We recommend that the account that you specify as the default content access account has access to most of your crawled content. Only use other content access accounts when security considerations require separate content access accounts.

For each content source that you plan, determine the start addresses that cannot be accessed by the default content access account, and then plan to add crawl rules for those start addresses.


Ensure that the domain account that is used for the default content access account or any other content access account is not the same domain account that is used by an application pool associated with any Web application that you crawl. Doing so can cause unpublished content in SharePoint sites and minor versions of files (that is, history) in SharePoint sites to be crawled and indexed.

Another important consideration is that the crawler must use the same authentication protocol as the host server. By default, the crawler authenticates by using NTLM. You can configure the crawler to use a different authentication protocol, if it is necessary.

If you are using claims-based authentication, ensure that Windows authentication is enabled on any Web applications to be crawled.

Plan connectors

All content that is crawled requires that you use a connector (known as a protocol handler in previous versions) to gain access to that content. Search Server 2010 provides connectors for all common Internet protocols. However, if you want to crawl content that requires a connector that is not installed with Search Server 2010, you must install the third-party or custom connector before you can crawl that content. For a list of connectors that are installed by default, see Default connectors (Search Server 2010). For information about how to install connectors, see Install connectors (Search Server 2010).

Plan to manage the impact of crawling

Crawling content can significantly decrease the performance of the servers that host the content. The impact that this has on a particular server varies depending on the load that the host server is experiencing and whether the server has sufficient resources (especially CPU and RAM) to maintain service-level agreements under ordinary or peak usage.

Search administrators can use crawler impact rules to manage the impact the crawler has on the servers that are being crawled. For each crawler impact rule, you can specify a single URL or use wildcard characters in the URL path to include a block of URLs to which the rule applies. You can then specify how many concurrent requests for pages are made to the specified URL or decide to request only one document at a time and wait some seconds that you choose between requests.

Crawler impact rules specify the rate at which the crawler requests content from a particular start address or range of start addresses (also known as a site name). A crawler impact rule applies to all content sources in the Search service application and request frequencies apply per crawl component. The following table shows the wildcard characters that you can use in the site name when you are adding or editing a crawler impact rule.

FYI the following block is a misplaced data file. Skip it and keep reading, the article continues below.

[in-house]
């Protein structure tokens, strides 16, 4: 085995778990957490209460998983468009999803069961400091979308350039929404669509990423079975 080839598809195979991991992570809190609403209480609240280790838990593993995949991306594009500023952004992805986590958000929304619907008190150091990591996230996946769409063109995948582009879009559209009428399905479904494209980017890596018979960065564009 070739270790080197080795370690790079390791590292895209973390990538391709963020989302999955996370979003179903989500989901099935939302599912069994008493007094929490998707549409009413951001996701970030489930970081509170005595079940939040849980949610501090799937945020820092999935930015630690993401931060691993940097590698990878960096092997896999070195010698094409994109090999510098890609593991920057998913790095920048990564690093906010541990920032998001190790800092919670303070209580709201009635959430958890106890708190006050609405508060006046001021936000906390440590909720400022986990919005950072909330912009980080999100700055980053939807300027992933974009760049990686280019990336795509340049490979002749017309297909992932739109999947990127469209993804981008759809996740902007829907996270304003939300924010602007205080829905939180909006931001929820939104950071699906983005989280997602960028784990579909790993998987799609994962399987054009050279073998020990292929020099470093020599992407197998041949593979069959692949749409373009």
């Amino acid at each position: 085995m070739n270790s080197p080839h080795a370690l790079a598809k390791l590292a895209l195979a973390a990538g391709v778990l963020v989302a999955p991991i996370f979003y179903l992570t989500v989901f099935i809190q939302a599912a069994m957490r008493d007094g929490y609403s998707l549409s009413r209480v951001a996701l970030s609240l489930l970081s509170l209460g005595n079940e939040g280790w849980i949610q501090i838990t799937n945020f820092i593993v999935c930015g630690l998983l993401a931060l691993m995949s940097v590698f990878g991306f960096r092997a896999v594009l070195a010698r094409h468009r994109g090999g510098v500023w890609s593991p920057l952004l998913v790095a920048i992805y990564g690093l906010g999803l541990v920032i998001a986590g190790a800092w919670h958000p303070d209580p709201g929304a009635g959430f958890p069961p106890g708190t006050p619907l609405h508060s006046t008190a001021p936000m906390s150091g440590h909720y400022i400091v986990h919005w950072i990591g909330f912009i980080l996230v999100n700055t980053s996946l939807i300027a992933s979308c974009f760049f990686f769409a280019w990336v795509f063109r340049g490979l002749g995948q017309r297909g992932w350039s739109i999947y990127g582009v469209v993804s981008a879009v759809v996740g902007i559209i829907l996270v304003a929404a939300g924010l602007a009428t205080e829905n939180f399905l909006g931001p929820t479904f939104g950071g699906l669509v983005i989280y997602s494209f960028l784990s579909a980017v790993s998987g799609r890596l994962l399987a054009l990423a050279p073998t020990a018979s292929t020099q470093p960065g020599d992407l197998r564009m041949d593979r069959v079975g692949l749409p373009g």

This wildcard character Has this result

* as the site name

Applies the rule to all sites.

*.* as the site name

Applies the rule to sites that have dots in the name.

* as the site name

Applies the rule to all sites in the domain (for example, *

*.top-level_domain_name as the site name

Applies the rule to all sites that end with a specific top-level domain name, for example, *.com or *.net.


Replaces a single character in a rule. For example, *.adventure-works?.com applies to all sites in the domains,, and so on.

You can create a crawler impact rule that applies to all sites in a particular top-level domain. For example, *.com applies to all Internet sites that have addresses that end in .com. For example, an administrator of a portal site might add a content source for The rule for *.com applies to this site unless you add a crawler impact rule specifically for

You can coordinate with the administrators of search systems that are crawling content in your organization to set crawler impact rules based on the performance and capacity of the servers. For most external sites, this coordination is not possible. Requesting too much content on external servers or making requests too frequently can cause administrators of those sites to limit access if crawls are using too many resources. During initial deployment, set the crawler impact rules to make as small an impact on other servers as possible while still crawling enough content frequently enough to ensure that the freshness of the index meets your service-level agreement. After the farm is in production, you can adjust crawler impact rules based on data from crawl logs.

Plan crawl rules

Crawl rules apply to all content sources in the search service application. You can apply crawl rules to a particular URL or set of URLs to do the following things:

  • Avoid crawling irrelevant content by excluding one or more URLs. This also helps reduce the use of server resources and network traffic, and to increase the relevance of search results.

  • Crawl links on the URL without crawling the URL itself. This option is useful for sites that have links of relevant content when the page that contains the links does not contain relevant information.